So, the right to health is one of the very significant Rights that the whole sect of humanity needs. It has importance from a basic individual level to the societal context as well. For these various measures have been taken at both International and various domestic levels. In the international context WHO takes accordance with all health-related issues. Various other treaties have been also signed at the international level to deal with the aspect of healthcare issues. In India also, its Constitution gives a wider scope to the health care aspect. Many bills and Acts are also there in India to address this issue. All these laws are today helping us to fight Covid-19. Governments and social leaders are working reluctantly with vaccination drive, mask and, medicine distribution, working helpless and migrant labourers. We hope to fight the situation with full strength and get back to our normal life course.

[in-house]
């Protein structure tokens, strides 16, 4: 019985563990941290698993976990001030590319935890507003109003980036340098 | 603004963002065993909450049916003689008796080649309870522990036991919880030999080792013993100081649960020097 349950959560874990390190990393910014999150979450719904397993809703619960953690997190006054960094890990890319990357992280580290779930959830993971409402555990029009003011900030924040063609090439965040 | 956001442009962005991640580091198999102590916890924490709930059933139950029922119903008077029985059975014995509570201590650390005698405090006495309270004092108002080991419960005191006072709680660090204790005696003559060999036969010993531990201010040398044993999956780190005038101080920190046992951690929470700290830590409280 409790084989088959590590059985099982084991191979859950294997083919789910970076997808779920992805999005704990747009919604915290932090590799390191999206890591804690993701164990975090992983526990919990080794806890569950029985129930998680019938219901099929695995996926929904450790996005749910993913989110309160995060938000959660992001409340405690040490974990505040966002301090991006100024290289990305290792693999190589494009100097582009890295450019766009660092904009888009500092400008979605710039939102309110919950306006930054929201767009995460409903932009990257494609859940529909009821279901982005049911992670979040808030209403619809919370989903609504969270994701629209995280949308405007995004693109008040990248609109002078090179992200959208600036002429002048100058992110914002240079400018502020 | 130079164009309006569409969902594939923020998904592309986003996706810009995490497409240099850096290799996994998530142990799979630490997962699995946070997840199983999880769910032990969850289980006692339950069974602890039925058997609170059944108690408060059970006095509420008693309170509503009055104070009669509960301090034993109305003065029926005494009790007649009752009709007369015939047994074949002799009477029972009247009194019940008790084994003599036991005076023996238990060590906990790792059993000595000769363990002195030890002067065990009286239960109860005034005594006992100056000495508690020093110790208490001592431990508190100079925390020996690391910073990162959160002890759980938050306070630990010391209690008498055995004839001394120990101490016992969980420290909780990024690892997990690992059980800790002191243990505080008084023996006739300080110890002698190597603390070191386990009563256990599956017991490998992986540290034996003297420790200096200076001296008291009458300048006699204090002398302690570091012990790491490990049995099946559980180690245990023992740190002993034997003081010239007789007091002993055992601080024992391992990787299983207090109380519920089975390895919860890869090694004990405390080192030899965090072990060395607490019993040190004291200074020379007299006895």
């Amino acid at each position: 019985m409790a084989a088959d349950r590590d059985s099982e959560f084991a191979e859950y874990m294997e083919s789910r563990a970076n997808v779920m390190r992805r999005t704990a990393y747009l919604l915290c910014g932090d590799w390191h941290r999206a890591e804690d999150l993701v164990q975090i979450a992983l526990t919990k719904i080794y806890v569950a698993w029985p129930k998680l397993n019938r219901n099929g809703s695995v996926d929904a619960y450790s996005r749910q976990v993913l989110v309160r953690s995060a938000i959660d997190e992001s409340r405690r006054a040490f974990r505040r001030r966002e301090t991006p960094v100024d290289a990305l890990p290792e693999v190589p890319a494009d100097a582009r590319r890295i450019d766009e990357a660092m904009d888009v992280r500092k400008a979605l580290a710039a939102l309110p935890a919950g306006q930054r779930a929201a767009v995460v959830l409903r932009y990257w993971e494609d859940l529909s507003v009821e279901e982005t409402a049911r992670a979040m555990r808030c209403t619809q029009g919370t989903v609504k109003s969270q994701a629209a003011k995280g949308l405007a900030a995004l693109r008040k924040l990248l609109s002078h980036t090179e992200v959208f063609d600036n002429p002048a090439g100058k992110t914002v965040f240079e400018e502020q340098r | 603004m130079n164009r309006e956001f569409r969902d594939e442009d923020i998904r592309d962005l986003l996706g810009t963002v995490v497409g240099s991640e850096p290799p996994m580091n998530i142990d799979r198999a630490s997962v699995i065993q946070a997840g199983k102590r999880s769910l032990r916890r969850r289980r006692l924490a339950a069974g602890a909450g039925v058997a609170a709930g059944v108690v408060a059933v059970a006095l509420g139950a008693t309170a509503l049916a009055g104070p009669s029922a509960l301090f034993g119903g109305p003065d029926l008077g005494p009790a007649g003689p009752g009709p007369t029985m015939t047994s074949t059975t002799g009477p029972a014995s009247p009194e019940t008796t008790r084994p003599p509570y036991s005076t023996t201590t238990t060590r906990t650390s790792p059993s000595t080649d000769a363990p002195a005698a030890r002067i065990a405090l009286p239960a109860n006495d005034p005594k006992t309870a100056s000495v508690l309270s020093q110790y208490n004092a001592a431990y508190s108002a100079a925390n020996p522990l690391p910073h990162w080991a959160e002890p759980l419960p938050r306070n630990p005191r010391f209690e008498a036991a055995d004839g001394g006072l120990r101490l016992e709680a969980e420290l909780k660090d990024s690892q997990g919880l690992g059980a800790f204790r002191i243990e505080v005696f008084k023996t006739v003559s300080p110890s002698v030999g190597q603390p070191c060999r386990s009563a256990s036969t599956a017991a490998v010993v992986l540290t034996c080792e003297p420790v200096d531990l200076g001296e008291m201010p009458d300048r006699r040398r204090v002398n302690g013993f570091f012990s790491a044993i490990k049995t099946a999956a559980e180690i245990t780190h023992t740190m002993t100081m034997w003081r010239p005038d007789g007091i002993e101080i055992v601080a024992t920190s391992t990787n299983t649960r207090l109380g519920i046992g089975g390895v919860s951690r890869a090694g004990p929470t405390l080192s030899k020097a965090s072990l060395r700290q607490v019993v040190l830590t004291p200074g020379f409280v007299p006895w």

[1] According to WHO, “The right to the highest attainable standard of health implies a clear set of legal obligations on states to ensure appropriate conditions for the enjoyment of health for all people without discrimination.”.

[2] According to Bhagwati, J.: – It is obvious that poverty is a curse inflicted on large masses of people by our malfunctioning socio-economic structure and it has the disastrous effect of corroding the soul and sapping the moral fibre of a human being by robbing him of all basic human dignity and destroying in him the higher values and the finer susceptibilities which go to make up this wonderful creation of God upon earth, namely, man.